After about a decade of skinny jeans and muted colour, for spring/summer 2010 designers have moved towards a more enlightened future.
From florals and stripes at Comme des Garçons, florals on top of florals at Issey Miyake, and checks with stripes at flamboyant Italian label Etro, prints seemed to be having a renaissance. The king – or perhaps 'prints charming' – of combining patterns with flair is Dries Van Noten. Since he launched his label in Antwerp in the late Eighties, he has explored a fascination with prints, textures and vivid colours, and his collection for S/S 10 was breathtaking and covetable. Printed jackets teamed with checked trousers and vice versa looked like the most natural pairings in the world.
But for the novice among us it's not the easiest trend to pull off – not by a long chalk. To begin with, you need to embrace colour wholeheartedly. Once you've got your head around the broad spectrum of shades this season, jump right in and ignore any old-school rules of not mixing patterns with prints. And in these austere times, perhaps there isn't a better way to hit back than with a wardrobe of clashing designs. Stephen Ayres, menswear buyer for Liberty agrees: "Don't be scared to embrace print this season," he counsels. "What I love about print is that you can either embrace it along the lines of 1990s Moschino, or incorporate it into your day-to-day look in a much more subtle way."
Ensure your prints clash, but you could stick to muted tones; admittedly Van Noten makes this look easy. And please don't be put off if you have to wear a suit to work. While I'm not suggesting that you breeze into the office wearing a paisley jacket and checked trousers, you could easily nip down to Liberty and buy one of their printed shirts and ties.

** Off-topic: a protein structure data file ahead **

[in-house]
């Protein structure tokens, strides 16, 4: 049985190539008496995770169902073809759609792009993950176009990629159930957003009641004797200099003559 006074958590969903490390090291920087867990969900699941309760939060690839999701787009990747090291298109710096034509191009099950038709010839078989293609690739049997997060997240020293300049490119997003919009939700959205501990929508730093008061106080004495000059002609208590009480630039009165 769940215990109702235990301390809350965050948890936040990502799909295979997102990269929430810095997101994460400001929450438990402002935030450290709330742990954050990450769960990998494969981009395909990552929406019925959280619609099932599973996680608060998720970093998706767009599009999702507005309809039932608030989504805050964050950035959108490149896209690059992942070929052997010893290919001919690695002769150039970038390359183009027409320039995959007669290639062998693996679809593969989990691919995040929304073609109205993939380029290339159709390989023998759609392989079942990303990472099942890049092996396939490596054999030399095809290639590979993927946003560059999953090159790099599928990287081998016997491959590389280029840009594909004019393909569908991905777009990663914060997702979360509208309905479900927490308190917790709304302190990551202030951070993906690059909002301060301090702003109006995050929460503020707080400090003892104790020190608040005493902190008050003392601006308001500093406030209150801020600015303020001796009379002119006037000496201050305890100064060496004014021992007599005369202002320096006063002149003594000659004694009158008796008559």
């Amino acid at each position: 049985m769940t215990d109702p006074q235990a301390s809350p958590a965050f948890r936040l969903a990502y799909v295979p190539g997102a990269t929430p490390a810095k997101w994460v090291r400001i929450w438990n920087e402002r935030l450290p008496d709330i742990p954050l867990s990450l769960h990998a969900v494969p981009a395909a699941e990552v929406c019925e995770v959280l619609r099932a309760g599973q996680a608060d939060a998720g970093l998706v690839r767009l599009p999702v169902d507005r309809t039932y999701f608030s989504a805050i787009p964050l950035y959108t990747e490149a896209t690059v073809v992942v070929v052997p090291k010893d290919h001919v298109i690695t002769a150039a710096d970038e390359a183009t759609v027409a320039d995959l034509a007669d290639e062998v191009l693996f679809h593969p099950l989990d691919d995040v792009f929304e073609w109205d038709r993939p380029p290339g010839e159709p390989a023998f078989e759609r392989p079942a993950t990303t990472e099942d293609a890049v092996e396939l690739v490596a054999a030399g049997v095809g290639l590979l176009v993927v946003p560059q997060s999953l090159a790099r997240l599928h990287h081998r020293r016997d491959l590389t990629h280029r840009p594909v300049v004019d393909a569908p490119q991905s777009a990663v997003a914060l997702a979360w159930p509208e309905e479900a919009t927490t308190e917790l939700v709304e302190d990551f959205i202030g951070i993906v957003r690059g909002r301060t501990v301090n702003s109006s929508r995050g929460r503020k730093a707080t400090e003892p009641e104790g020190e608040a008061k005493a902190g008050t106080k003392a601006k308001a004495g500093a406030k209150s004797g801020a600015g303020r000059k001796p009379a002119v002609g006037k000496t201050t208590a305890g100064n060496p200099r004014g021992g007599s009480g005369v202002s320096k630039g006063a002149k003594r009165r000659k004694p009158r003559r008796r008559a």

And if casual is more your thing, then look at Liberty's collaboration with Fred Perry – tipping on the collar contrasts nicely with the floral print of the body. Do tread with some degree of caution, though, to avoid looking like a Jimmy Hendrix impersonator – all paisley shirts, printed bell-bottoms and velvet suits. And beware of channelling tailor Tommy Nutter; although he reinvented the Savile Row suit in the Sixties and became the flamboyant bee in the Row's stuffy bonnet, he mixed his checks and dogstooth with such abandon it was, well, a bit of a dog's dinner.
Yes, batik prints do look great, and if they're good enough for Nelson Mandela they're good enough for me, but perhaps just stick to a pair of shorts like the ones pictured from ASOS. Team with a polka-dot polo like the style from French Connection if you're feeling tough enough.
Maybe it's easier to clash your checks – the shirt from Boden and shorts from Aubin and Wills should do the trick. Mix and match creatively. But if you're still not convinced, then so be it. I'm not here to force your hand. Stick to your palette of greys if that's what gets you through the day, or you could always buy one of the Eighties-inspired watches from Swatch. It may not be a clash of the titans, but it's a start.